Chrigel: Haha, yeah I’ve seen the movie, when I was a kid. Well, the album cover just shows a traditional helvetic ornament, which has been found through archeological excavations (it was chased in a golden fibula). So, it basically represents the celtic tribe of the Helvetians. The black, simple cover forms kind of a “book cover”, you know. The inside of the (btw quite extended) booklet pretty much elaborated. The idea behind the album artwork was to create something like a volume of art photography. You know, to create pictures as they would have occurred if a gifted art photographer – such as Andre Kertesz or Henri Cartier-Bresson – would have been there, 2000 years ago, and documented the events of the gaulish wars photographically.
Now for Anna only, which are the vocal part that you have enjoyed recording the most on the latest Eluveitie album? Also, not so time ago, you have joined Nucleus Torn, how happened and how you’ll manage it?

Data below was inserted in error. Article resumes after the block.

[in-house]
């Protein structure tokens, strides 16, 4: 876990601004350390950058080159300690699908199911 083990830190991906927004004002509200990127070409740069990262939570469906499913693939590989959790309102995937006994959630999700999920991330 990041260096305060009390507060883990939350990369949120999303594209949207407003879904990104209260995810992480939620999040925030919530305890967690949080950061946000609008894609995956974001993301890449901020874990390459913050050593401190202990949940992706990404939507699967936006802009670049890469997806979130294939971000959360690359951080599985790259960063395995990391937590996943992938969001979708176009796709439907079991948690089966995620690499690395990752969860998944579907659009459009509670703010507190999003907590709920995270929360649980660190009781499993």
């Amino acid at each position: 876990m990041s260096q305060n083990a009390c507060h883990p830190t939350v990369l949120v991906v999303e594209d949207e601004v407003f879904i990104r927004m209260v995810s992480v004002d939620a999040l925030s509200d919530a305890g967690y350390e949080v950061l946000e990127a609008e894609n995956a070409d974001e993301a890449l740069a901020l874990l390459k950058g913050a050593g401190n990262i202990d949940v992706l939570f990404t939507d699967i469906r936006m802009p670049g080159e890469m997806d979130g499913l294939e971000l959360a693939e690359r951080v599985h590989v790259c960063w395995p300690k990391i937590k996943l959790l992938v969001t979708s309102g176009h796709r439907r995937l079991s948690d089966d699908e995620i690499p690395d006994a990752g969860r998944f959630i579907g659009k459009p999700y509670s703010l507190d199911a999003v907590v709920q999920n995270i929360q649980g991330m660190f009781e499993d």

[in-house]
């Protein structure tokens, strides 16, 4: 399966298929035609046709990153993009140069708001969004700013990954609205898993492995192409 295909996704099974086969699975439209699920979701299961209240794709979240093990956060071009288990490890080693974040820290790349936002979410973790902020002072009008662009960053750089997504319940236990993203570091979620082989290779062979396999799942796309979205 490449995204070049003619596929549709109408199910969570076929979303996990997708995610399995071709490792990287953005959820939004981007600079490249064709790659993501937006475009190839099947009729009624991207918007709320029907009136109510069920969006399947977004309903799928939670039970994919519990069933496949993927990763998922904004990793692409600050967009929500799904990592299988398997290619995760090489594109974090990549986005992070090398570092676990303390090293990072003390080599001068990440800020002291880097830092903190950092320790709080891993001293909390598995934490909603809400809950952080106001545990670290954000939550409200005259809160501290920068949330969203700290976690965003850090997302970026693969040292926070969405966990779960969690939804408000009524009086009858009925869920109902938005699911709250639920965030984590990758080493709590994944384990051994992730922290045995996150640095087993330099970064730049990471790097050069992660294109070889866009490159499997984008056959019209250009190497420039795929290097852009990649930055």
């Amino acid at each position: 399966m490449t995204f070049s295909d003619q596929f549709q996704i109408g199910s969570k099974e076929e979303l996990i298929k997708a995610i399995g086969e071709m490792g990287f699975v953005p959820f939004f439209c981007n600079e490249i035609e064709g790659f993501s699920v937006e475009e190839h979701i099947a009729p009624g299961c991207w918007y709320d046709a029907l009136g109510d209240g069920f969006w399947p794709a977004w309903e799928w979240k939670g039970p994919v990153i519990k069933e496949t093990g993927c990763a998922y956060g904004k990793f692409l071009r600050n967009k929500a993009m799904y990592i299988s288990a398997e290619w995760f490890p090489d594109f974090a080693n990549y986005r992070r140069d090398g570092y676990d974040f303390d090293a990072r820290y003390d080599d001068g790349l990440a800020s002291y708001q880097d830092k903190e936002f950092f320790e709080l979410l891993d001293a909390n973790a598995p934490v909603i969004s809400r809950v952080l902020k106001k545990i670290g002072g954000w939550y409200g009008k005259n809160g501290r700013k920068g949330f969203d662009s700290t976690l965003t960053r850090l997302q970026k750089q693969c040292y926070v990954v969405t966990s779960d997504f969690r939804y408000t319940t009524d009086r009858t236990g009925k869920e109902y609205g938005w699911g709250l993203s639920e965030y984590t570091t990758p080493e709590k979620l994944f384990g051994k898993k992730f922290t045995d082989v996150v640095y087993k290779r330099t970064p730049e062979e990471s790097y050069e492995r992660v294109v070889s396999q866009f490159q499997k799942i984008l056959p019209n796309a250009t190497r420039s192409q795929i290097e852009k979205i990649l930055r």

Anna: That’s a difficult question, I enjoyed everything of course. But in a different way, maybe. “A Rose for Epona” is probably the most difficult (and high as f***) thing I’ve ever undertaken, so my singing was taken one step further just by recording this song I’d say. “The Siege” is something completely new which was a lot of fun, but made me lose my voice completely for two days, haha. I guess I still enjoyed “Alesia” the most though, because I probably improvised more than half of my parts in the studio and Chrigel and I were still working on arrangements right before recording them… I really like doing things spontaneously. Yeah, Fredy asked me quite a long time ago if I’d like to do some guest vocals on his new album. We noticed that we work together very well and have similar tastes, so it came naturally that I joined as an official member. We’re going to compose new stuff together very soon and I’m looking forward to it! I’ll manage somehow, of course Eluveitie is Nr. 1, but that doesn’t mean I can’t be creative with other projects, I just don’t have all the time in the world.